The list swerve

This probably will not win me any friends, but I have never cared even a little about Time magazine’s choice for Person of the Year. Even worse, I consider many of the lists that pop up all the time to be more trouble than they’re worth. The Best Movies always leaves off some great films and includes some real dogs. Same with the Best Rock and Roll Hits of All Time, or whatever. Lists can be a pain. So you can imagine how I feel about Time’s list of the 10 finalists for Person of the Year.

Before the announcement that Pope Francis was the winner, people the world over were holding their breath, barely able to wait to find out who’d be No. 1 — the Pope, Edward Snowden (who was runner-up) or Miley Cyrus. A tough choice if there ever was one.

To be fair, some lists are useful. Evidence that the annual rankings of colleges have some merit is the fact that they drive academics bonkers — same with hospitals and their administrators. It’s not all bad.

In fact, maybe we should consider a few of our own. So, without further ado, let’s start by accepting nominations for 2013’s Most Admired Politician in the United States.

Anyone? Who wants to go first?

Oh, c’mon, folks. Surely someone must have a favorite. Why not? Look no further than the inane brouhaha over President Barack Obama’s handshake with Cuba’s Raul Castro at the Nelson Mandela memorial or the ridiculous commentary over the admittedly foolish “selfie” featuring Obama and the leaders of Britain and Denmark. Stir in real embarrassments like the government shutdown and the rollout of the Affordable Care Act, add the things that haven’t gotten done, such as tightened gun control and immigration reform, and it’s easy to understand why politicians apparently aren’t anyone’s personal taste right now. Still another poll has quantified that low regard: Associated Press/GfK’s newest one tallies 86 percent disapproval of Congress and 58 percent for our president. Let’s bag the Admired Politicians list.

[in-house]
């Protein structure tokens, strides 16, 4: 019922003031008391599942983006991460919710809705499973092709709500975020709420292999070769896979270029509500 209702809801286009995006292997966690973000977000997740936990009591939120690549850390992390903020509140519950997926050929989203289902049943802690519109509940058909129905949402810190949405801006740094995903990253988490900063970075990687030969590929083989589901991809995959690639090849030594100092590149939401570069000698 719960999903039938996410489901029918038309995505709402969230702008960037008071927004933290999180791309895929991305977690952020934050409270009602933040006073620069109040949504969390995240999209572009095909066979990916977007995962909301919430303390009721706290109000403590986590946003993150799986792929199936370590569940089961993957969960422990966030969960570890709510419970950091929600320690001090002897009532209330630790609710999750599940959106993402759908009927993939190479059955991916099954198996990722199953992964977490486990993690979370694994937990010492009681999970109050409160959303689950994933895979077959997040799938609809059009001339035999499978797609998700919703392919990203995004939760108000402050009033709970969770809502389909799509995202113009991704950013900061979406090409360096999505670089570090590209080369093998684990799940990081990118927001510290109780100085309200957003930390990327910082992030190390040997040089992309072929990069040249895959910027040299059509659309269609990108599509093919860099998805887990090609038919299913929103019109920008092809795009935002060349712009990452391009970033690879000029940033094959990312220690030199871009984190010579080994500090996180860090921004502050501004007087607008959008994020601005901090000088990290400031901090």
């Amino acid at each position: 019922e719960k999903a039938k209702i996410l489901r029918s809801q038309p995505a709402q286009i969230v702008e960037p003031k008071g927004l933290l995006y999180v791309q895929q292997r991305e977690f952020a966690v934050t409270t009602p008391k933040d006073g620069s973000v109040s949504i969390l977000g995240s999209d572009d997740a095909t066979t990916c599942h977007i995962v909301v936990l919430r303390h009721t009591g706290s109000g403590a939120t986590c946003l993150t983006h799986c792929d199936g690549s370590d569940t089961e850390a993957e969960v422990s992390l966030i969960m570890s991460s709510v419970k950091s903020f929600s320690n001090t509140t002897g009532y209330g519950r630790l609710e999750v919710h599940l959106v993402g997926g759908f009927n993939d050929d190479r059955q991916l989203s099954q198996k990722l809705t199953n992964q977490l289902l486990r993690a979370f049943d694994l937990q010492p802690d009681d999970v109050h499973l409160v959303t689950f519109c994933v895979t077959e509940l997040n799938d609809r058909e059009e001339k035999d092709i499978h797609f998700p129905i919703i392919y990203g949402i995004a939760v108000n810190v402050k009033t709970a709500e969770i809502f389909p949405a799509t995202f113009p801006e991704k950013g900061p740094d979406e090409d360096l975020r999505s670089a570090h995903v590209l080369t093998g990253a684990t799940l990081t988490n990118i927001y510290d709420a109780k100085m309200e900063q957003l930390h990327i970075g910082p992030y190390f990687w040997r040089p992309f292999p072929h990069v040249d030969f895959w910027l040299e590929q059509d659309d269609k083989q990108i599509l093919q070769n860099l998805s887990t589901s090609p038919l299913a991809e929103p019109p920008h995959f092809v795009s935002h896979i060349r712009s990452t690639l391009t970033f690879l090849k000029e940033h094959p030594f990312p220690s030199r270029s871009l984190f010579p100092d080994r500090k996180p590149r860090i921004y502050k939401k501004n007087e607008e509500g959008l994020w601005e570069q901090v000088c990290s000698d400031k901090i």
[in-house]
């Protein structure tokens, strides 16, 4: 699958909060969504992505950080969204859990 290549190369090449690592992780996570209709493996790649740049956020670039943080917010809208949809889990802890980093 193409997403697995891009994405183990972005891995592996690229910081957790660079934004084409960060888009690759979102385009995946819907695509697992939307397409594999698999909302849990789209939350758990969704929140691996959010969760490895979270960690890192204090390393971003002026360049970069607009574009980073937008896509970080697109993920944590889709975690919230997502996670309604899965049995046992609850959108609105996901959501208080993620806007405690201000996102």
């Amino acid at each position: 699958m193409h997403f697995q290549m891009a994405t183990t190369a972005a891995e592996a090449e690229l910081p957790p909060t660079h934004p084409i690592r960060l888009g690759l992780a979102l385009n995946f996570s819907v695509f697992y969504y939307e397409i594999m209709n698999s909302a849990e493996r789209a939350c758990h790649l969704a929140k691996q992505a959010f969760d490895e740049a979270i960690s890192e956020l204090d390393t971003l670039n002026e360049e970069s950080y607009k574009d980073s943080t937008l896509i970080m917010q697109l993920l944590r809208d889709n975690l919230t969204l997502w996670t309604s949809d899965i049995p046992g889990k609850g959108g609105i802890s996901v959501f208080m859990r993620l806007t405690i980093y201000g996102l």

We probably can do the same with Best Airline, Favorite Health Insurance Company and Most Honest Major Bank. They may be “too big to fail,” but when it comes to public esteem, they do fail, unless the standard of success is squeezing money out of customers while offering lousy service that gets worse with each passing day.

Let’s not overlook the world of sports. We certainly don’t need a list to determine the worst franchise these days. One doesn’t even have to be a football fan to be entertained by the intrigue that fouls the air around the Washington NFL team, the one I call the Slurs. Remember that in sports, any troubles usually are totally camouflaged by layers of cliche that keep any bickering out of sight. Not this bunch. The “my way or the highway” head coach Mike Shanahan, the meddling owner Dan Snyder and the pampered quarterback Robert Griffin are involved in a very public, very ugly spat. It’s gotten so bad that the local sportscasters and writers are talking about it, even the most ardent “homers.” When you think about it, maybe the team is just doing its job to reflect the D.C. area. Perhaps, with the constant fighting, and embarrassing record, they should change their name to the Washington Government.

I’d suggest a list of favorite pundits and columnists, but the ego hit for not being on it would be hard for me to take. Let’s suffice with a list of foolish lists. The problem is that there are far too many to count.

Bob Franken is a longtime broadcast journalist, including 20 years at CNN.


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